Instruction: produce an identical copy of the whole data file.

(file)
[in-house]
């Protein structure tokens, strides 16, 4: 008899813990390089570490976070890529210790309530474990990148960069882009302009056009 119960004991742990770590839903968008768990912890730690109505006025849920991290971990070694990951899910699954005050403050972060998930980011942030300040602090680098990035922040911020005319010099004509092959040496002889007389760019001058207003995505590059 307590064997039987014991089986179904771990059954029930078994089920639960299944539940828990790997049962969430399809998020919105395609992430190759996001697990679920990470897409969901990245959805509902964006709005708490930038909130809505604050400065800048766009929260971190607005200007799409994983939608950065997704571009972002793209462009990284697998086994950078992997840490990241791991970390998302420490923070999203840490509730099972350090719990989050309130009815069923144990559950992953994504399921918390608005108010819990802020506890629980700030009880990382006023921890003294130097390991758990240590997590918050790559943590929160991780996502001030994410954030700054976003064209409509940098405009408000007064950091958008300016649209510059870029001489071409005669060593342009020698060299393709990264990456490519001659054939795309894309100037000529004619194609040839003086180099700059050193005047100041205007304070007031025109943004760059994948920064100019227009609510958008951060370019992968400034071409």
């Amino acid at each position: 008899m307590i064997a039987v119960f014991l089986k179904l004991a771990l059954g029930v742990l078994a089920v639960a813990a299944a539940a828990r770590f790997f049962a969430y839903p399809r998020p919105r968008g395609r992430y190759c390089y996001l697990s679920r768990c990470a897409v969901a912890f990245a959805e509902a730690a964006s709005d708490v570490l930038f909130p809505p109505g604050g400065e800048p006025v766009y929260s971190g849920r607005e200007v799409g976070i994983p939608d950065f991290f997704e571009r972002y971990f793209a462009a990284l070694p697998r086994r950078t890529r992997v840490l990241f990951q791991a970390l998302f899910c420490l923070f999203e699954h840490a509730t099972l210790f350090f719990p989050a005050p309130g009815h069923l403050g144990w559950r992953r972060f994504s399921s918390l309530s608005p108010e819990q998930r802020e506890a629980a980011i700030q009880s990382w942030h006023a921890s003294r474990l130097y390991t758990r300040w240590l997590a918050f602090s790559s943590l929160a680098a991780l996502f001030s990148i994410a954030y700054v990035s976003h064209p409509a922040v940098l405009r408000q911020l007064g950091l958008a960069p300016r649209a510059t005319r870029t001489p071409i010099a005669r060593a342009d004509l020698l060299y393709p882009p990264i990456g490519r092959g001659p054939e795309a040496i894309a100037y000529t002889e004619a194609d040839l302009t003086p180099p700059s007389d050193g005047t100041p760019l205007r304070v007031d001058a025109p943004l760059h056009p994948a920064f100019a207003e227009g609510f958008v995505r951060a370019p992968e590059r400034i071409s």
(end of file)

[in-house]
């Protein structure tokens, strides 16, 4: 008899813990390089570490976070890529210790309530474990990148960069882009302009056009 119960004991742990770590839903968008768990912890730690109505006025849920991290971990070694990951899910699954005050403050972060998930980011942030300040602090680098990035922040911020005319010099004509092959040496002889007389760019001058207003995505590059 307590064997039987014991089986179904771990059954029930078994089920639960299944539940828990790997049962969430399809998020919105395609992430190759996001697990679920990470897409969901990245959805509902964006709005708490930038909130809505604050400065800048766009929260971190607005200007799409994983939608950065997704571009972002793209462009990284697998086994950078992997840490990241791991970390998302420490923070999203840490509730099972350090719990989050309130009815069923144990559950992953994504399921918390608005108010819990802020506890629980700030009880990382006023921890003294130097390991758990240590997590918050790559943590929160991780996502001030994410954030700054976003064209409509940098405009408000007064950091958008300016649209510059870029001489071409005669060593342009020698060299393709990264990456490519001659054939795309894309100037000529004619194609040839003086180099700059050193005047100041205007304070007031025109943004760059994948920064100019227009609510958008951060370019992968400034071409």
């Amino acid at each position: 008899m307590i064997a039987v119960f014991l089986k179904l004991a771990l059954g029930v742990l078994a089920v639960a813990a299944a539940a828990r770590f790997f049962a969430y839903p399809r998020p919105r968008g395609r992430y190759c390089y996001l697990s679920r768990c990470a897409v969901a912890f990245a959805e509902a730690a964006s709005d708490v570490l930038f909130p809505p109505g604050g400065e800048p006025v766009y929260s971190g849920r607005e200007v799409g976070i994983p939608d950065f991290f997704e571009r972002y971990f793209a462009a990284l070694p697998r086994r950078t890529r992997v840490l990241f990951q791991a970390l998302f899910c420490l923070f999203e699954h840490a509730t099972l210790f350090f719990p989050a005050p309130g009815h069923l403050g144990w559950r992953r972060f994504s399921s918390l309530s608005p108010e819990q998930r802020e506890a629980a980011i700030q009880s990382w942030h006023a921890s003294r474990l130097y390991t758990r300040w240590l997590a918050f602090s790559s943590l929160a680098a991780l996502f001030s990148i994410a954030y700054v990035s976003h064209p409509a922040v940098l405009r408000q911020l007064g950091l958008a960069p300016r649209a510059t005319r870029t001489p071409i010099a005669r060593a342009d004509l020698l060299y393709p882009p990264i990456g490519r092959g001659p054939e795309a040496i894309a100037y000529t002889e004619a194609d040839l302009t003086p180099p700059s007389d050193g005047t100041p760019l205007r304070v007031d001058a025109p943004l760059h056009p994948a920064f100019a207003e227009g609510f958008v995505r951060a370019p992968e590059r400034i071409s």